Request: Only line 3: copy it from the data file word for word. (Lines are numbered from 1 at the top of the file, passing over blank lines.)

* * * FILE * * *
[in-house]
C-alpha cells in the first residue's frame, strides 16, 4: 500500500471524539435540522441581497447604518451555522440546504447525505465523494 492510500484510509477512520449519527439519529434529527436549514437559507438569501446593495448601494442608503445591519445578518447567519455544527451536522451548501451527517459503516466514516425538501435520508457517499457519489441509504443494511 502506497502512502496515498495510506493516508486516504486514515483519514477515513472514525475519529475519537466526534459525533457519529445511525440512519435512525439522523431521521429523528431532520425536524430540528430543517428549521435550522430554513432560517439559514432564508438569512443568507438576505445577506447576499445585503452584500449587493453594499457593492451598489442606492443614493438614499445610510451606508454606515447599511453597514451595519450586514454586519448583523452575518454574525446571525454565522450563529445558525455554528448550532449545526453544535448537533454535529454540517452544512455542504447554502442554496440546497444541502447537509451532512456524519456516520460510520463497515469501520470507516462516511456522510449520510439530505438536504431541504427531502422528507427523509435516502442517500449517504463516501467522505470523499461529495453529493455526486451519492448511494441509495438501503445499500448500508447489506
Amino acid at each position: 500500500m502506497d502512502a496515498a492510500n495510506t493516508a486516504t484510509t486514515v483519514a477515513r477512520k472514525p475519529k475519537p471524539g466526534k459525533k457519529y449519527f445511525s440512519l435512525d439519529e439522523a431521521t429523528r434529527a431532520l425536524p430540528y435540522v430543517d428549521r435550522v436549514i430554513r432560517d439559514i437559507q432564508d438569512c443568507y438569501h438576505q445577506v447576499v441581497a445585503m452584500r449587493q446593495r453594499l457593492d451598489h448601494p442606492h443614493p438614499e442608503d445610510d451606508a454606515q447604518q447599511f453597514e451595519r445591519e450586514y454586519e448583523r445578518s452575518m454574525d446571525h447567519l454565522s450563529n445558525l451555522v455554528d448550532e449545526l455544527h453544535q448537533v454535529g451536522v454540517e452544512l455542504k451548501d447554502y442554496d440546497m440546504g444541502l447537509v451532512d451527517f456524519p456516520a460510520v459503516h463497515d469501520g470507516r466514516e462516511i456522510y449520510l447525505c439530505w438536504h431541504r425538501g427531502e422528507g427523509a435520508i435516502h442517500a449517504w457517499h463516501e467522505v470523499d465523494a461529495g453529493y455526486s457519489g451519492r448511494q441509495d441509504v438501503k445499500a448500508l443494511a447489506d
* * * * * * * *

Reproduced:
Amino acid at each position: 500500500m502506497d502512502a496515498a492510500n495510506t493516508a486516504t484510509t486514515v483519514a477515513r477512520k472514525p475519529k475519537p471524539g466526534k459525533k457519529y449519527f445511525s440512519l435512525d439519529e439522523a431521521t429523528r434529527a431532520l425536524p430540528y435540522v430543517d428549521r435550522v436549514i430554513r432560517d439559514i437559507q432564508d438569512c443568507y438569501h438576505q445577506v447576499v441581497a445585503m452584500r449587493q446593495r453594499l457593492d451598489h448601494p442606492h443614493p438614499e442608503d445610510d451606508a454606515q447604518q447599511f453597514e451595519r445591519e450586514y454586519e448583523r445578518s452575518m454574525d446571525h447567519l454565522s450563529n445558525l451555522v455554528d448550532e449545526l455544527h453544535q448537533v454535529g451536522v454540517e452544512l455542504k451548501d447554502y442554496d440546497m440546504g444541502l447537509v451532512d451527517f456524519p456516520a460510520v459503516h463497515d469501520g470507516r466514516e462516511i456522510y449520510l447525505c439530505w438536504h431541504r425538501g427531502e422528507g427523509a435520508i435516502h442517500a449517504w457517499h463516501e467522505v470523499d465523494a461529495g453529493y455526486s457519489g451519492r448511494q441509495d441509504v438501503k445499500a448500508l443494511a447489506d